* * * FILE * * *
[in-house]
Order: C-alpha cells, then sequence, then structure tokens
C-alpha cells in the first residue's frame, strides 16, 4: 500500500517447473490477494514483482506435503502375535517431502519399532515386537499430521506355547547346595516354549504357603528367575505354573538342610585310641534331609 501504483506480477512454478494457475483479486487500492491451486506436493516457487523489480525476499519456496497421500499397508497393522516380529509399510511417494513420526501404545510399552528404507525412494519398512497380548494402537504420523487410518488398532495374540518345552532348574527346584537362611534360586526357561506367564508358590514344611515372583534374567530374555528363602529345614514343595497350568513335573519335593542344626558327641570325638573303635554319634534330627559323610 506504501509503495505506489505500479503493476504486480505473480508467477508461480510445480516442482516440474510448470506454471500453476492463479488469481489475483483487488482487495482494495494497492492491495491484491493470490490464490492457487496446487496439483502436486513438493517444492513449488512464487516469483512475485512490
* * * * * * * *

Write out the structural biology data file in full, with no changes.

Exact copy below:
[in-house]
Order: C-alpha cells, then sequence, then structure tokens
C-alpha cells in the first residue's frame, strides 16, 4: 500500500517447473490477494514483482506435503502375535517431502519399532515386537499430521506355547547346595516354549504357603528367575505354573538342610585310641534331609 501504483506480477512454478494457475483479486487500492491451486506436493516457487523489480525476499519456496497421500499397508497393522516380529509399510511417494513420526501404545510399552528404507525412494519398512497380548494402537504420523487410518488398532495374540518345552532348574527346584537362611534360586526357561506367564508358590514344611515372583534374567530374555528363602529345614514343595497350568513335573519335593542344626558327641570325638573303635554319634534330627559323610 506504501509503495505506489505500479503493476504486480505473480508467477508461480510445480516442482516440474510448470506454471500453476492463479488469481489475483483487488482487495482494495494497492492491495491484491493470490490464490492457487496446487496439483502436486513438493517444492513449488512464487516469483512475485512490